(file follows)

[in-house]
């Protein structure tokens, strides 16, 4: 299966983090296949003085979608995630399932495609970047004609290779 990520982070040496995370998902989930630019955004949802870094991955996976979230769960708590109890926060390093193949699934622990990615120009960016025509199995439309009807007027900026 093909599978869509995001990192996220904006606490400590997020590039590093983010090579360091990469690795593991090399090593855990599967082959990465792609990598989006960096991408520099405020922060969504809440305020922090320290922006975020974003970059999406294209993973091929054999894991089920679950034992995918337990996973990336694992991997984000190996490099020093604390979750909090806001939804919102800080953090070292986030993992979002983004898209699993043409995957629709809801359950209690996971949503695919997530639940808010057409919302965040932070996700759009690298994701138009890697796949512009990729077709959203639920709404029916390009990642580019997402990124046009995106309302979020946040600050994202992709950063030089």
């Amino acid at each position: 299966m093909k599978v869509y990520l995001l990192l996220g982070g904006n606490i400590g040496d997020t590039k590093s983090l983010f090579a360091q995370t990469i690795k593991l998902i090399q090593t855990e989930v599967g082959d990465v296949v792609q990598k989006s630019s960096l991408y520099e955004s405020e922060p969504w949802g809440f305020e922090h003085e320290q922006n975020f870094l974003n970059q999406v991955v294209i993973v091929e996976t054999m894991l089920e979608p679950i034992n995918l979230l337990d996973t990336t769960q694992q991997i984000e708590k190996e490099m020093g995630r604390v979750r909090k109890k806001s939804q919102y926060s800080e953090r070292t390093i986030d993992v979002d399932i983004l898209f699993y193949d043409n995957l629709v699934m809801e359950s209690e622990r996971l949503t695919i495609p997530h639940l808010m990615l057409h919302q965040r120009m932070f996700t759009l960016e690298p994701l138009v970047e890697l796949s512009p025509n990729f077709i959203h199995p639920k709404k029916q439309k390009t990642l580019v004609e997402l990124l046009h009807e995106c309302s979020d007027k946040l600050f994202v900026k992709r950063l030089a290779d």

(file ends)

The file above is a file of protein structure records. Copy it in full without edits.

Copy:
[in-house]
């Protein structure tokens, strides 16, 4: 299966983090296949003085979608995630399932495609970047004609290779 990520982070040496995370998902989930630019955004949802870094991955996976979230769960708590109890926060390093193949699934622990990615120009960016025509199995439309009807007027900026 093909599978869509995001990192996220904006606490400590997020590039590093983010090579360091990469690795593991090399090593855990599967082959990465792609990598989006960096991408520099405020922060969504809440305020922090320290922006975020974003970059999406294209993973091929054999894991089920679950034992995918337990996973990336694992991997984000190996490099020093604390979750909090806001939804919102800080953090070292986030993992979002983004898209699993043409995957629709809801359950209690996971949503695919997530639940808010057409919302965040932070996700759009690298994701138009890697796949512009990729077709959203639920709404029916390009990642580019997402990124046009995106309302979020946040600050994202992709950063030089």
């Amino acid at each position: 299966m093909k599978v869509y990520l995001l990192l996220g982070g904006n606490i400590g040496d997020t590039k590093s983090l983010f090579a360091q995370t990469i690795k593991l998902i090399q090593t855990e989930v599967g082959d990465v296949v792609q990598k989006s630019s960096l991408y520099e955004s405020e922060p969504w949802g809440f305020e922090h003085e320290q922006n975020f870094l974003n970059q999406v991955v294209i993973v091929e996976t054999m894991l089920e979608p679950i034992n995918l979230l337990d996973t990336t769960q694992q991997i984000e708590k190996e490099m020093g995630r604390v979750r909090k109890k806001s939804q919102y926060s800080e953090r070292t390093i986030d993992v979002d399932i983004l898209f699993y193949d043409n995957l629709v699934m809801e359950s209690e622990r996971l949503t695919i495609p997530h639940l808010m990615l057409h919302q965040r120009m932070f996700t759009l960016e690298p994701l138009v970047e890697l796949s512009p025509n990729f077709i959203h199995p639920k709404k029916q439309k390009t990642l580019v004609e997402l990124l046009h009807e995106c309302s979020d007027k946040l600050f994202v900026k992709r950063l030089a290779d």